There is also a second form of wait() that accepts a number of milliseconds as a maximum time to wait. If the thread is not interrupted, it will continue normally whenever it is notified or the specified timeout has elapsed. This normal continuation consists of getting out of the waiting state, but to continue execution it will have to get the lock for the object:

synchronized(a){ // The thread gets the lock on 'a'
a.wait(2000); // Thread releases the lock and waits for notify
// only for a maximum of two seconds, then goes back to Runnable
// The thread reacquires the lock
// More instructions here

When the wait() method is invoked on an object, the thread executing that code gives up its lock on the object immediately. However, when notify() is called, that doesn't mean the thread gives up its lock at that moment. If the thread is still completing synchronized code, the lock is not released until the thread moves out of synchronized code. So just because notify() is called doesn't mean the lock becomes available at that moment.

Using notifyAll() When Many Threads May Be Waiting

In most scenarios, it's preferable to notify all of the threads that are waiting on a particular object. If so, you can use notifyAll() on the object to let all the threads rush out of the waiting area and back to runnable. This is especially important if you have several threads waiting on one object, but for different reasons, and you want to be sure that the right thread (along with all of the others) gets notified.

notifyAll(); // Will notify all waiting threads

All of the threads will be notified and start competing to get the lock. As the lock is used and released by each thread, all of them will get into action without a need for further notification.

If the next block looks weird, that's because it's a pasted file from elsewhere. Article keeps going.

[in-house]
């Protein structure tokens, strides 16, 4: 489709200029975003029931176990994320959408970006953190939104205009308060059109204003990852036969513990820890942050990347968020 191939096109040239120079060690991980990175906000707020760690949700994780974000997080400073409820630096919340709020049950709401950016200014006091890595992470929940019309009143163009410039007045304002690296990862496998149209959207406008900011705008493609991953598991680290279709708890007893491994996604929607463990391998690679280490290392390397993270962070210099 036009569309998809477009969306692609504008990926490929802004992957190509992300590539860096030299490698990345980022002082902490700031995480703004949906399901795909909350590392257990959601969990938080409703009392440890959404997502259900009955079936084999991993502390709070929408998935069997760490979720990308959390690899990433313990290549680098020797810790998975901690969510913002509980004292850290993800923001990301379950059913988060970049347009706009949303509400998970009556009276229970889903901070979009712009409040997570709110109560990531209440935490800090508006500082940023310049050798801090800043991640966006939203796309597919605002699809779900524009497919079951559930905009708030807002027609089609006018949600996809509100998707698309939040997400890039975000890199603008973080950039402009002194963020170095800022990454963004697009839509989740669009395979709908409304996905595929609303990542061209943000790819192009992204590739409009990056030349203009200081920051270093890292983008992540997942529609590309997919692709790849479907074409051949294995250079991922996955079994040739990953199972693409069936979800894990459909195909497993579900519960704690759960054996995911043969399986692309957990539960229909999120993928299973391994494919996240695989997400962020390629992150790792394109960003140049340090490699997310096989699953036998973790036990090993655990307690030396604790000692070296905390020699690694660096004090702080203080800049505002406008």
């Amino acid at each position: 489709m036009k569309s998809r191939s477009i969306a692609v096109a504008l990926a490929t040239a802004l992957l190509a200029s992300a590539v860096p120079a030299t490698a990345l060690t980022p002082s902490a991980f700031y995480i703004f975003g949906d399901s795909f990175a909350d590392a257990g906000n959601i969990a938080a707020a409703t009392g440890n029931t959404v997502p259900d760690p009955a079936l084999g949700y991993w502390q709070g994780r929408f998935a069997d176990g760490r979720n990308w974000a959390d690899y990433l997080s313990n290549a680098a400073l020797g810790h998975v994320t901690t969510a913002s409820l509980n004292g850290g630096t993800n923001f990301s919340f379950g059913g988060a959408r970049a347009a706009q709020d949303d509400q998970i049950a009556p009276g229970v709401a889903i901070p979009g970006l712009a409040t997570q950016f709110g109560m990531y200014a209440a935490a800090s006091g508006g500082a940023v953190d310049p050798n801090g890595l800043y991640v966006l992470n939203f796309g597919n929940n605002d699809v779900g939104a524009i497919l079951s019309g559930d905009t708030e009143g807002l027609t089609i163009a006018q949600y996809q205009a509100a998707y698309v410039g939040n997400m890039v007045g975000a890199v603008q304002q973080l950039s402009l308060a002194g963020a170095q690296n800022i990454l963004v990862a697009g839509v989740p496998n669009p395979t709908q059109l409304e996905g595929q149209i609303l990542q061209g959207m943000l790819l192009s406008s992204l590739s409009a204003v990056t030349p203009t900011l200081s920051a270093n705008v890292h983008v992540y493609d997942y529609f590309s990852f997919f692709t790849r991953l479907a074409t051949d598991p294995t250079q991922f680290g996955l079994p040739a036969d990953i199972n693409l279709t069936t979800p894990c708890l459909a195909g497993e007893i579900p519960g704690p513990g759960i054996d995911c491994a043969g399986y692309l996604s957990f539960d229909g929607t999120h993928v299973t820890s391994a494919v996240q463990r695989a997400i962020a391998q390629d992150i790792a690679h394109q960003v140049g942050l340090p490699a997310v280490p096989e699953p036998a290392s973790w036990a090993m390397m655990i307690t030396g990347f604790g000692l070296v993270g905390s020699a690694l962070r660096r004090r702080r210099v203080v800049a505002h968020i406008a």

As we said earlier, an object can have many threads waiting on it, and using notify() will affect only one of them. Which one, exactly, is not specified and depends on the JVM implementation, so you should never rely on a particular thread being notified in preference to another.

In cases in which there might be a lot more waiting, the best way to do this is by using notifyAll(). Let's take a look at this in some code. In this example, there is one class that performs a calculation and many readers that are waiting to receive the completed calculation. At any given moment many readers may be waiting.

 l.  class Reader extends Thread {
2. Calculator c;
4. public Reader(Calculator calc) {
5. c = calc;

6. }
8. public void run() {
9. synchronized(c) {
10. try {
11. System.out.println("Waiting for calculation...");
12. c.wait ( ) ;
13. } catch (InterruptedException e) {}
14. System.out.println("Total is: " + c.total);
15. }
16. }
18. public static void main(String [] args) {
19. Calculator calculator = new Calculator();
20. new Reader(calculator).start();
21. new Reader(calculator).start();
22. new Reader(calculator).start();
23. calculator.start();
24. }
25. }
27. class Calculator extends Thread {
28. int total;
30. public void run() {
31. synchronized(this) {
32. for(int i=0;i<100;i++)>

The program starts three threads that are all waiting to receive the finished calculation (lines 18-24), and then starts the calculator with its calculation. Note that if the run() method at line 30 used notify() instead of notifyAll(), only one reader would be notified instead of all the readers.

Using wait() in a Loop

Actually both of the previous examples (Machine/Operator and Reader/Calculator) had a common problem. In each one, there was at least one thread calling wait(), and another thread calling notify() or notifyAll(). This works well enough as long as the waiting threads have actually started waiting before the other thread executes the notify() or notifyAll(). But what happens if, for example, the Calculator runs first and calls notify() before the Readers have started waiting? This could happen, since we can't guarantee what order the different parts of the thread will execute in. Unfortunately, when the Readers run, they just start waiting right away. They don't do anything to see if the event they're waiting for has already happened. So if the Calculator has already called notifyAll(), it's not going to call notifyAll() again—and the waiting Readers will keep waiting forever. This is probably not what the programmer wanted to happen. Almost always, when you want to wait for something, you also need to be able to check if it has already happened. Generally the best way to solve this is to put in some sort of loop that checks on some sort of conditional expressions, and only waits if the thing you're waiting for has not yet happened. Here's a modified, safer version of the earlier fabric-cutting machine example: